Archive for humor

“10 Things Writing Has Taught Me” at Pen, Paper, Pad

Posted in Writing with tags , , , on February 7, 2013 by Scott Emerson


Guest blogging today at T.A. Woods’ Pen, Paper, Pad blog. And since I’m probably the last person who should dispense writing advice, I made a list of ten things I’ve learned about the craft.

Check it out here:


Review: Tall Tales with Short Cocks Vol. 2 edited by Arthur Gelsinger

Posted in Books with tags , , , , , on December 30, 2012 by Scott Emerson


Not satisfied with its first offering of the weird and irreverent, TALL TALES WITH SHORT COCKS returns with a sloppy, slimy vengeance. Bizarro Press’ second anthology assembles 15 oddball tales chock-full of strange humor, off-the-wall imagery, and singularly bizarre concepts.

Like many multi-author collections (especially in the bizarro genre), the results are mixed, but TTaSC2’s hit-to-miss ratio is commendably solid. Highlights include Eirik Gumeny’s “The Ballad of Billy the Squid” (chronicling an octopus-headed boy’s foray into the Japanese adult film industry), Danger Slater’s “The Apple of my iPhone” (you know those people hopelessly attached to their Apple products? What if the feelings were reversed?), Vincent K. Sakowski’s “The Legend of a Ho Named Walrus Sounds,” and Nick Cato’s “Necrocandy,” a sort-of zombie tale as gross as it is funny.

As with the previous volume of TALL TALES, most of the stories rely on humor—particularly of the crude and vulgar variety—so readers on the lookout for serious or cerebral writing may be disappointed. (Though with a title like that, would they be surprised?) Those who like their fiction gross and giddy will have much to feast upon.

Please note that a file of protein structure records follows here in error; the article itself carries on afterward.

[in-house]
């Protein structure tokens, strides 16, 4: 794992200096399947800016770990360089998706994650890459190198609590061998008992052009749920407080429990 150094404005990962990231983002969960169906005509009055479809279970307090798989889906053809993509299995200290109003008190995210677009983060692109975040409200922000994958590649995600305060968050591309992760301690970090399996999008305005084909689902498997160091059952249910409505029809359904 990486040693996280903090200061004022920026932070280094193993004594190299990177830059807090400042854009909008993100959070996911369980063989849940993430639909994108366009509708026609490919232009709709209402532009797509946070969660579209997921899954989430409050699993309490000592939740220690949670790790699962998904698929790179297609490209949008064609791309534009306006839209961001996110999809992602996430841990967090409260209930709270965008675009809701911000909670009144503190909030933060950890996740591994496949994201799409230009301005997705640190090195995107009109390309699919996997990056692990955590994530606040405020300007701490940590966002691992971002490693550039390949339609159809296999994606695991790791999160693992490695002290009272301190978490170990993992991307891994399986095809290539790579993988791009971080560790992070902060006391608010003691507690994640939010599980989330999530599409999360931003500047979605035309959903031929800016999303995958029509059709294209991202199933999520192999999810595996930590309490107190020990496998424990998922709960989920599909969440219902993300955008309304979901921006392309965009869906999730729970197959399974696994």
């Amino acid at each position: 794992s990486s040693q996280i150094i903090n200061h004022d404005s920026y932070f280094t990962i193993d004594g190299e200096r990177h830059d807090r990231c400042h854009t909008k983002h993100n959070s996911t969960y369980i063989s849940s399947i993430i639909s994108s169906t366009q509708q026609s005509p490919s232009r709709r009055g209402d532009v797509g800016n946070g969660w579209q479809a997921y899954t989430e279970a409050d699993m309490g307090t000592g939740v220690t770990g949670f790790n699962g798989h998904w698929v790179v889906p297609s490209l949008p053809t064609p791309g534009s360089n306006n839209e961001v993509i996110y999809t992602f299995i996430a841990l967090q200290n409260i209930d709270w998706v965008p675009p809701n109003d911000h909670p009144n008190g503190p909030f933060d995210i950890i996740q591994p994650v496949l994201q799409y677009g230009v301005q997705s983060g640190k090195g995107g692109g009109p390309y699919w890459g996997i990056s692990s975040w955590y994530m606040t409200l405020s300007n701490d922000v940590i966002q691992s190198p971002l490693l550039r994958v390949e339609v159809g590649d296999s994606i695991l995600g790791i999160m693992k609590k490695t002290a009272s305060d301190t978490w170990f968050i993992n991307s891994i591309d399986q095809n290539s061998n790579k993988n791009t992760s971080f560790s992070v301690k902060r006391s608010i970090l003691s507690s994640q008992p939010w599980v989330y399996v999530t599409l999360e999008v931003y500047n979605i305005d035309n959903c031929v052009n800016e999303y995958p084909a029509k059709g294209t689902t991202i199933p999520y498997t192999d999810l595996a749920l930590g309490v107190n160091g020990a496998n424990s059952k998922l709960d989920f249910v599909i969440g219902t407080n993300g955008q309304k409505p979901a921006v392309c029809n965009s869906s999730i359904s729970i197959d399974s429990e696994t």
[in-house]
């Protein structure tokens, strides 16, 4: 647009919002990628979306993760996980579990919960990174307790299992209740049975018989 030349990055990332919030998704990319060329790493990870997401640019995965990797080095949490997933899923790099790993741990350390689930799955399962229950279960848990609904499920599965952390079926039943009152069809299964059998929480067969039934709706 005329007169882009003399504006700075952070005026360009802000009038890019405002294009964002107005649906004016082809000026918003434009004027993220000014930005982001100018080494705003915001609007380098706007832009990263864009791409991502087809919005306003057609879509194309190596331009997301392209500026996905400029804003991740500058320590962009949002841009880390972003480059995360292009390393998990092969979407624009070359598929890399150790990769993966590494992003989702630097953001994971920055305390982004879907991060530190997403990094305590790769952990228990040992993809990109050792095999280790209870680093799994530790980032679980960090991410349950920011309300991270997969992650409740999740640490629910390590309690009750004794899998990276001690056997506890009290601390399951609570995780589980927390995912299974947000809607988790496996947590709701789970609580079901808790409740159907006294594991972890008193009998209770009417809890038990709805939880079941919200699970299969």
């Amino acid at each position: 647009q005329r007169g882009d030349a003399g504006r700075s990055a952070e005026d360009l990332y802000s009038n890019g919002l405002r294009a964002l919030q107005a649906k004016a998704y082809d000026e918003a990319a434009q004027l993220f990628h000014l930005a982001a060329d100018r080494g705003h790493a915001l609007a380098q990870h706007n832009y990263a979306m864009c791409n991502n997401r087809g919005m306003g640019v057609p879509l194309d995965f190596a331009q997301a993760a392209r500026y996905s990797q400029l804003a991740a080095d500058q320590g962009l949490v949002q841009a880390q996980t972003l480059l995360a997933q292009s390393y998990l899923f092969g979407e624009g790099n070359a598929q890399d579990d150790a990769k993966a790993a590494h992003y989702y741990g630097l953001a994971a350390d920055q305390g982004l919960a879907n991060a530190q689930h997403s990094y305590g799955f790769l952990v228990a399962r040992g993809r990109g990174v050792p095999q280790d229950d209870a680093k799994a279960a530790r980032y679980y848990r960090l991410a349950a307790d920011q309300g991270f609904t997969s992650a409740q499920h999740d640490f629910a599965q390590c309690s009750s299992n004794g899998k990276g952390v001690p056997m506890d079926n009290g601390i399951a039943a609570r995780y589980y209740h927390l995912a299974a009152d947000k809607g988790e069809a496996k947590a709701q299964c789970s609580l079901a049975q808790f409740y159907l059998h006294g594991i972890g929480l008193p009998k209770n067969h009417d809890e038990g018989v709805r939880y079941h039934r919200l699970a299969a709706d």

Beavis & Butt-head: The Shocking Origin?

Posted in Movies with tags , , , , , , on October 7, 2012 by Scott Emerson

I don’t know if Mike Judge ever divulged where the character designs of B&B came from, but taking a look at the above image I’m tempted to assume the 1959 creature cheapie THE MONSTER FROM PIEDRAS BLANCAS served some inspiration.

Review: Hellhole West Virginia by Rich Bottles Jr.

Posted in Books, Writing with tags , , , , , , , , on January 16, 2012 by Scott Emerson

Author Rich Bottles Jr. continues his brand of “humororrorotica” with his second novel HELLHOLE WEST VIRGINIA. Not content to simply focus on a single plot, Bottles offers several seemingly unrelated storylines before mashing them together in an over-the-top riot of Mountain State madness; in addition to vampiric eco-terrorists, you’ll find cave-dwelling zombies, a seedy motel/tattoo parlor with unusual amenities, and the real story behind the Mothman.

HELLHOLE is a swift, entertaining read, with frequent detours into deviant sex and colored with raunchy, often unspeakable humor (there’s a doctor’s visit in this book that ranks as one of the most hilariously repellent scenes I’ve ever read). Fans of Richard Laymon or Edward Lee’s backwoods tales will want to plan a trip to Hellhole.

Review: The Sex Beast of Scurvy Island by Andersen Prunty

Posted in Bizarro Brigade, Books with tags , , , , , , , , on January 5, 2012 by Scott Emerson

(Review for Bizarro Brigade.)

A team of mystery-solving porn stars hopped up on suspicious energy drinks travel to a resort island to figure out who (or what) has been killing its men and impregnating its women in this hilarious, raunchy SCOOBY-DOO spoof from bizarro master Andersen Prunty. True, Prunty has essentially written a dirty parody of a kid’s cartoon–and it is plenty dirty, suggesting Prunty’s probably seen D’Amato’s PORNO HOLOCAUST a couple of times–but it’s spot-on and peppered with many colorful, and off-color, details. It’s also really, really funny–if your sense of humor is more than a little perverse.